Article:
Jeremy Irons is smitten with Savannah.

"I'm very pleased I'm here and don't have to fly in one day and fly out the next," Irons said. "I got here Friday and I'm not leaving until Wednesday."

On Monday, Irons was given the Savannah Film Festival's Lifetime Achievement Award. It was presented by Savannah College of Art and Design president and co-founder Paula Wallace, who called Irons "brave and brilliant."

View a slideshow of photos from Monday's premiere featuring fans and more.

"Tonight we honor a masterly actor, a man who's delivered some of the most indelible performances in the modern cinematic canon," Wallace said. "In the course of five decades, Jeremy Irons has played hopeful heroes, shrewd schemers, and I must say, his signature baritone can make for an excellent villain.

"Beyond the big screen, Jeremy has brought life, breath and his inimitable gravitas to starring roles in Shakespearean comedies, histories, and, by my count, one tragedy," Wallace said. "He's the kind of actor who transitions seamlessly among mediums, inhabiting his roles fully and turning every word to poetry."

Irons won the Academy Award for Best Actor for his performance as Claus von Bülow in "Reversal of Fortune." He also was awarded Golden Globe and Emmy awards for "Elizabeth I," and his onstage performance in "The Real Thing" earned him a Tony Award.

During his career, Irons has appeared in such films as "The French Lieutenant's Woman," "The Mission," "M. Butterfly" and "Dead Ringers." He also provided the voice of the evil lion Scar in Disney's "The Lion King."

On television, Irons is known for his work in "Brideshead Revisited" and "The Borgias."

"While some established leading men may rest on their laurels, Jeremy is busy expanding his multi-hyphenate repertoire," Wallace said. "Take last year for example - he returned to his Golden Globe-nominated run as the evil Rodrigo Borgia in Showtime's epic drama, 'The Borgias.'

"He starred in several films, including his turn as a debonair bad guy in the Oscar-nominated financial thriller, "Margin Call," Wallace said. "He took to the stage in four plays, and executive produced and starred in an environmental documentary. All in one year."

Earlier in the day, Irons met with SCAD students to discuss the acting process.

"I told them they have to be interested in everything," he said. "That makes for a more interesting life."

Although he doesn't have the opportunity to meet with students often, Irons said he does love teaching.

"They ask questions that make you find answers within yourself," he said. "I'm always interested in talking to people. I communicate through storytelling and I like to get feedback."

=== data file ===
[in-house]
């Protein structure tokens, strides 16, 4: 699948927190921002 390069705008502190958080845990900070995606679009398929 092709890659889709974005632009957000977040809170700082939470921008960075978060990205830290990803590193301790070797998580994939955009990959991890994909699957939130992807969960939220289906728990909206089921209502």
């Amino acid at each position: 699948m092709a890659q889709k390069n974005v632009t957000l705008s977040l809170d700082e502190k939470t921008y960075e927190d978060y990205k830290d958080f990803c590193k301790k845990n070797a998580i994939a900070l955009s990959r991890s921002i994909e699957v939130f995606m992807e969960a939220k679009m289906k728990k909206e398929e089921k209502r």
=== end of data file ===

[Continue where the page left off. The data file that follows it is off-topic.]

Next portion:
On Monday afternoon, Irons attended a screening of Adrian Lyne's 1997 adaptation of Vladimir Nabokov's novel, "Lolita," in which he starred. Afterward, he participated in a question-and-answer session with the audience, who wanted to know not just about "Lolita," but about Irons' career.

Although he is equally adept in stage, screen and television, Irons said he doesn't have a favorite.

"The garden is always greener," he said. "Although the nice thing about theater is getting to recreate it another night."

No audience is ever quite the same, which keeps live performances interesting, Irons said. There are many reasons one audience may be quiet, while another lively and loud.

"It may be the day of the week, the barometric pressure, all the things they have to handle," Irons said. "It may be the temperature, the time of day.

"Maybe they don't want to see it, but their wife wants to see it," he said. "It will always be something. There are endless variables."

Acting isn't Irons' only passion. He also works toward saving the environment, and his recent documentary, "Trashed," was screened at the festival, followed by a question-and-answer session.

"Trashed" demonstrates the damage being done to the planet by garbage and landfills. Irons visited countries around the world to make the documentary and is now traveling around the world to present it.

"It really seems to be helping with the situation," he said.

While in town, Irons will speak to historic preservationists. A devoted preservationist himself, he restored Kilcoe Castle, built circa 1450, in County Cork, Ireland, or as he modestly puts it, "I did up a medieval building."

It's a heavy load for one person, but Irons said he feels it is every bit as important as his acting career.

"With every enduring character, in every magnetic utterance and iteration, Jeremy mislays no narrative stone," Wallace said.

"Still, in the end, his style and substance leave us wishing for one more scene, one more monologue, one more line."